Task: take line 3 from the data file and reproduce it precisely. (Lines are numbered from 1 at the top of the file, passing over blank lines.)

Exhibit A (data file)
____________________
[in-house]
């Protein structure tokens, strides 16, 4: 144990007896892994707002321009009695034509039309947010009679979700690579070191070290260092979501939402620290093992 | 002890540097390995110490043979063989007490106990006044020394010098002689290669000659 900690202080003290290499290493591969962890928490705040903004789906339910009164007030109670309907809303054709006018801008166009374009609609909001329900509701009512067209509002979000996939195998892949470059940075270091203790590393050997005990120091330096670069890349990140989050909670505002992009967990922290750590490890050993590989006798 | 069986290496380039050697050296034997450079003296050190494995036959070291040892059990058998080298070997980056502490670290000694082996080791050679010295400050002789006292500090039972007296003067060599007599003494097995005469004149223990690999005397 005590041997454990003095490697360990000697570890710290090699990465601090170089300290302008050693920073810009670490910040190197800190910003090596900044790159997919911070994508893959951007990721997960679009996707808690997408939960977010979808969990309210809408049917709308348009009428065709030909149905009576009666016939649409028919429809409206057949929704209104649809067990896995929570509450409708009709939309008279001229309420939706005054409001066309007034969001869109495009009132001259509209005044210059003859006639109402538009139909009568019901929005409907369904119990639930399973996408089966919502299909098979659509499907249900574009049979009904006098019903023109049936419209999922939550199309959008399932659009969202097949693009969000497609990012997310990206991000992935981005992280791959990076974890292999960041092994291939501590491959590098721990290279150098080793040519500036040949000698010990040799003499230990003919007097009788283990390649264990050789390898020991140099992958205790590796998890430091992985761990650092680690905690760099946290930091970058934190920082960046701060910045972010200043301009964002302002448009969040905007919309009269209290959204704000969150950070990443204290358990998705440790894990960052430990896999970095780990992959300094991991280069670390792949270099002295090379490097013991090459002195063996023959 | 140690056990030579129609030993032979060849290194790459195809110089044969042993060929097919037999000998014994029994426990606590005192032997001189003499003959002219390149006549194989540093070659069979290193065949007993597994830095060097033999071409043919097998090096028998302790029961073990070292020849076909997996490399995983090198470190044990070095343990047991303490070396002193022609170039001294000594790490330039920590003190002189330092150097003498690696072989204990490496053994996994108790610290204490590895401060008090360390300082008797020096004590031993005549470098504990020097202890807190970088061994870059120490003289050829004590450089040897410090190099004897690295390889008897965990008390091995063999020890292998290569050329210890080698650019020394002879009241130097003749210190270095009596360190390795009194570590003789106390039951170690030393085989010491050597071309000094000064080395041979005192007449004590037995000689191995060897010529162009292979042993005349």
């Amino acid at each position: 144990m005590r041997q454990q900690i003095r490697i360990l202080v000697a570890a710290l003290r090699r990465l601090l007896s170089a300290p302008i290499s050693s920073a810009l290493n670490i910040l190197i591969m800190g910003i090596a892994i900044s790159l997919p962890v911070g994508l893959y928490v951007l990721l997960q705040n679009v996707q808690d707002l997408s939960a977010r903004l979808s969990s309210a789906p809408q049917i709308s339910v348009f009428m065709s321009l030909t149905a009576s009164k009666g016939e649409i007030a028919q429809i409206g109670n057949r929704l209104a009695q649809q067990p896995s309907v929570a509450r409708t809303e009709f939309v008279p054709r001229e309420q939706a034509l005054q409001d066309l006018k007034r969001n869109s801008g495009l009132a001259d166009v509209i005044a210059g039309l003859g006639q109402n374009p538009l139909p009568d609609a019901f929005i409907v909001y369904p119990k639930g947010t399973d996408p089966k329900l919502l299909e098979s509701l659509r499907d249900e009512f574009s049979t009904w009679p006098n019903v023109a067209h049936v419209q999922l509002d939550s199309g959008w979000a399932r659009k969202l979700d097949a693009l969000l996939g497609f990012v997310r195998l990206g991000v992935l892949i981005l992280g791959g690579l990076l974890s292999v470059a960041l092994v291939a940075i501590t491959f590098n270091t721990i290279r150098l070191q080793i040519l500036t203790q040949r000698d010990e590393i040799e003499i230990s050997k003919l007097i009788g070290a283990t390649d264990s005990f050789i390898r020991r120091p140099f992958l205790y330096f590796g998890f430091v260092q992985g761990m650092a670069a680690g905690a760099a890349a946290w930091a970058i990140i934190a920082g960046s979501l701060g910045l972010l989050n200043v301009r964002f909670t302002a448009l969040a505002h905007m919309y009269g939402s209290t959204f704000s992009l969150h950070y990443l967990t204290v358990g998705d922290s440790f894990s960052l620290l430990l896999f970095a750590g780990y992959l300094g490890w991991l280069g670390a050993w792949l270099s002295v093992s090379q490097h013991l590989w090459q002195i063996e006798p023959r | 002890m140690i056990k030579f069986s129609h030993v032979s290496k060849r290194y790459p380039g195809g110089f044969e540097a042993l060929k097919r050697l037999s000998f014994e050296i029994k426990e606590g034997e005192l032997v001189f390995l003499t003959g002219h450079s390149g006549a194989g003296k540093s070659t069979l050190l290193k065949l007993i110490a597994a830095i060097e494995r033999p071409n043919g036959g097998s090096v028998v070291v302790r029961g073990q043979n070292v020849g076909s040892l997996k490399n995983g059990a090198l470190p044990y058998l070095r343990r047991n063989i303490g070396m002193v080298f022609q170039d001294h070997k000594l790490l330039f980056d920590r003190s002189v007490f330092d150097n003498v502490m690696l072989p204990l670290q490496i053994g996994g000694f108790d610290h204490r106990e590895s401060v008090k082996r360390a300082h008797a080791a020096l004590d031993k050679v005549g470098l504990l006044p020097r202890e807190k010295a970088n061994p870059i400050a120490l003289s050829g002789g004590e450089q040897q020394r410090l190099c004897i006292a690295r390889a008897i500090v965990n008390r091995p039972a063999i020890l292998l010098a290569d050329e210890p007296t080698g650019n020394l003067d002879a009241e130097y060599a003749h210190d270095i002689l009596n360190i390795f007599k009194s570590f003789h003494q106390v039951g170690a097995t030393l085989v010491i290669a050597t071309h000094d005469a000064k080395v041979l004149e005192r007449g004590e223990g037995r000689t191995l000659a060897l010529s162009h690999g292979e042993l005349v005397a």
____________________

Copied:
């Amino acid at each position: 144990m005590r041997q454990q900690i003095r490697i360990l202080v000697a570890a710290l003290r090699r990465l601090l007896s170089a300290p302008i290499s050693s920073a810009l290493n670490i910040l190197i591969m800190g910003i090596a892994i900044s790159l997919p962890v911070g994508l893959y928490v951007l990721l997960q705040n679009v996707q808690d707002l997408s939960a977010r903004l979808s969990s309210a789906p809408q049917i709308s339910v348009f009428m065709s321009l030909t149905a009576s009164k009666g016939e649409i007030a028919q429809i409206g109670n057949r929704l209104a009695q649809q067990p896995s309907v929570a509450r409708t809303e009709f939309v008279p054709r001229e309420q939706a034509l005054q409001d066309l006018k007034r969001n869109s801008g495009l009132a001259d166009v509209i005044a210059g039309l003859g006639q109402n374009p538009l139909p009568d609609a019901f929005i409907v909001y369904p119990k639930g947010t399973d996408p089966k329900l919502l299909e098979s509701l659509r499907d249900e009512f574009s049979t009904w009679p006098n019903v023109a067209h049936v419209q999922l509002d939550s199309g959008w979000a399932r659009k969202l979700d097949a693009l969000l996939g497609f990012v997310r195998l990206g991000v992935l892949i981005l992280g791959g690579l990076l974890s292999v470059a960041l092994v291939a940075i501590t491959f590098n270091t721990i290279r150098l070191q080793i040519l500036t203790q040949r000698d010990e590393i040799e003499i230990s050997k003919l007097i009788g070290a283990t390649d264990s005990f050789i390898r020991r120091p140099f992958l205790y330096f590796g998890f430091v260092q992985g761990m650092a670069a680690g905690a760099a890349a946290w930091a970058i990140i934190a920082g960046s979501l701060g910045l972010l989050n200043v301009r964002f909670t302002a448009l969040a505002h905007m919309y009269g939402s209290t959204f704000s992009l969150h950070y990443l967990t204290v358990g998705d922290s440790f894990s960052l620290l430990l896999f970095a750590g780990y992959l300094g490890w991991l280069g670390a050993w792949l270099s002295v093992s090379q490097h013991l590989w090459q002195i063996e006798p023959r | 002890m140690i056990k030579f069986s129609h030993v032979s290496k060849r290194y790459p380039g195809g110089f044969e540097a042993l060929k097919r050697l037999s000998f014994e050296i029994k426990e606590g034997e005192l032997v001189f390995l003499t003959g002219h450079s390149g006549a194989g003296k540093s070659t069979l050190l290193k065949l007993i110490a597994a830095i060097e494995r033999p071409n043919g036959g097998s090096v028998v070291v302790r029961g073990q043979n070292v020849g076909s040892l997996k490399n995983g059990a090198l470190p044990y058998l070095r343990r047991n063989i303490g070396m002193v080298f022609q170039d001294h070997k000594l790490l330039f980056d920590r003190s002189v007490f330092d150097n003498v502490m690696l072989p204990l670290q490496i053994g996994g000694f108790d610290h204490r106990e590895s401060v008090k082996r360390a300082h008797a080791a020096l004590d031993k050679v005549g470098l504990l006044p020097r202890e807190k010295a970088n061994p870059i400050a120490l003289s050829g002789g004590e450089q040897q020394r410090l190099c004897i006292a690295r390889a008897i500090v965990n008390r091995p039972a063999i020890l292998l010098a290569d050329e210890p007296t080698g650019n020394l003067d002879a009241e130097y060599a003749h210190d270095i002689l009596n360190i390795f007599k009194s570590f003789h003494q106390v039951g170690a097995t030393l085989v010491i290669a050597t071309h000094d005469a000064k080395v041979l004149e005192r007449g004590e223990g037995r000689t191995l000659a060897l010529s162009h690999g292979e042993l005349v005397a």